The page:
The minimalist living room (above) is accented by colourful furnishing pieces, such as a floral rug. (Design: Joey Khu Interior Design)

Homeowners who hire an interior designer usually have a theme or design trend in mind.

But one of Mr Joey Khu's clients wanted him to toss those out the window when it came to designing her four-room Housing Board flat in Delta Avenue.

As home design trends come and go, the client, a 41-year-old woman who works in the technology industry, wanted a simple and classic bachelorette pad that would be a cosy retreat she could escape to at the end of the work day.

Mr Khu, 42, who runs Joey Khu Interior Design, says: "The design had to suit her lifestyle – uncomplicated and easy to maintain."

The $70,000 renovation was completed in about 2.5 months early last year.

When he sat down with his client to talk about the renovation, he found out that she entertains and bakes often, which is why he made the kitchen the heart of the home.

(Design: Joey Khu Interior Design)

In an elongated and narrow space in the open-concept kitchen, a multi-functional island is joined to a four-seat glass dining table.

An induction stove sits on the island, with a column metallic cooker hood installed above. A wine fridge and an oven are also built into the island, which also has storage for cutlery.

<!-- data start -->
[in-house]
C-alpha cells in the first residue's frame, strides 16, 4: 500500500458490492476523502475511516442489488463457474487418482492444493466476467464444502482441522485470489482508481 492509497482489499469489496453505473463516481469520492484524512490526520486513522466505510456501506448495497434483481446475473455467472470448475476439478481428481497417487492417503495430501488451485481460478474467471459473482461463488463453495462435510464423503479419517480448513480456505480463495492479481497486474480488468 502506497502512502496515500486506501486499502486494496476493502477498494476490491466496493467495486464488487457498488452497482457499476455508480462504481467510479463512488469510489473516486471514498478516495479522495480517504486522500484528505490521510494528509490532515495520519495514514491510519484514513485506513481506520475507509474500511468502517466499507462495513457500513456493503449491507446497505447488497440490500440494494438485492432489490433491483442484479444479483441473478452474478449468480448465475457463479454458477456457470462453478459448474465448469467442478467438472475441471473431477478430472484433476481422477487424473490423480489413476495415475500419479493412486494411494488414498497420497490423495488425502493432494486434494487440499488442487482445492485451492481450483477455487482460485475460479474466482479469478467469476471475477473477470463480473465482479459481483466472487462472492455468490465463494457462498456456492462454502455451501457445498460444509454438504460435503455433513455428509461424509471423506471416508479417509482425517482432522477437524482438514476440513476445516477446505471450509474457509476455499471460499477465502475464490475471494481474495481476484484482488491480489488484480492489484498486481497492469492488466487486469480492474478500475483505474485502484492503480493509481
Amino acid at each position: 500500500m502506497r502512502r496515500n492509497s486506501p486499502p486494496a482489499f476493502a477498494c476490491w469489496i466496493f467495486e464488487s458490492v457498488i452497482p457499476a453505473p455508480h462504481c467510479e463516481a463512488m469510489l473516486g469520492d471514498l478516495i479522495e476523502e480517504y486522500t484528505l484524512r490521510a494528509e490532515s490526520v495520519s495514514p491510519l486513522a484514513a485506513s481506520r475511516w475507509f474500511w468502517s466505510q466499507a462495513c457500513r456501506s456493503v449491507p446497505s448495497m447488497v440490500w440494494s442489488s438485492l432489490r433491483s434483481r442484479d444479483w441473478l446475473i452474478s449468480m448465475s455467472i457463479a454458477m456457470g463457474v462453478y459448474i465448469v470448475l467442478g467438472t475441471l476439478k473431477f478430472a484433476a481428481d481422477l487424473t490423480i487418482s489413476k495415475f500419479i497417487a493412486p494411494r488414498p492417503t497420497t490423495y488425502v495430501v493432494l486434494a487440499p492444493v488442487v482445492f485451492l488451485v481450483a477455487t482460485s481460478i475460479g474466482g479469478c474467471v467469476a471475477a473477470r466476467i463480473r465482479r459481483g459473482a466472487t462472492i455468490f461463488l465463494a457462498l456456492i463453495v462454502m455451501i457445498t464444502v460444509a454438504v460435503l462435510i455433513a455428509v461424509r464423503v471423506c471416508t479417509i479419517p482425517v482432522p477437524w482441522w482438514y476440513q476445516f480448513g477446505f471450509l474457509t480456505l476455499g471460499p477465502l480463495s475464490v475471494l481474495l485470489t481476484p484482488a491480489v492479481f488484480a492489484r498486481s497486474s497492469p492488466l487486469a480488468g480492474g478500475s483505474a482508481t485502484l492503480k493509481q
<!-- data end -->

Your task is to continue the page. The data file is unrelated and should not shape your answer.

The living room is kept minimalist, with colourful accents provided by furnishing pieces such as a handwoven floral rug and a mustard-coloured ottoman, as well as an artwork on the wall behind a 2m-long customised fabric sofa.

The master bedroom, which features a walk-in wardrobe and study nook, is inspired by the design of hotel rooms.

(Design: Joey Khu Interior Design)

A textured, champagne-hued wallpaper on the wall behind the bed adds a luxurious feel.

The walk-in wardrobe is separated from the vanity area and bathroom by a tinted glass panel. For privacy, Mr Khu, who has 20 years of experience, did not choose clear glass.

He says: "My client loves the ambience of a hotel room, where it's not cluttered and kept simple. She didn't want just a bedroom to sleep in, but a space where she could relax too."

Written by Natasha Ann Zachariah for The Straits Times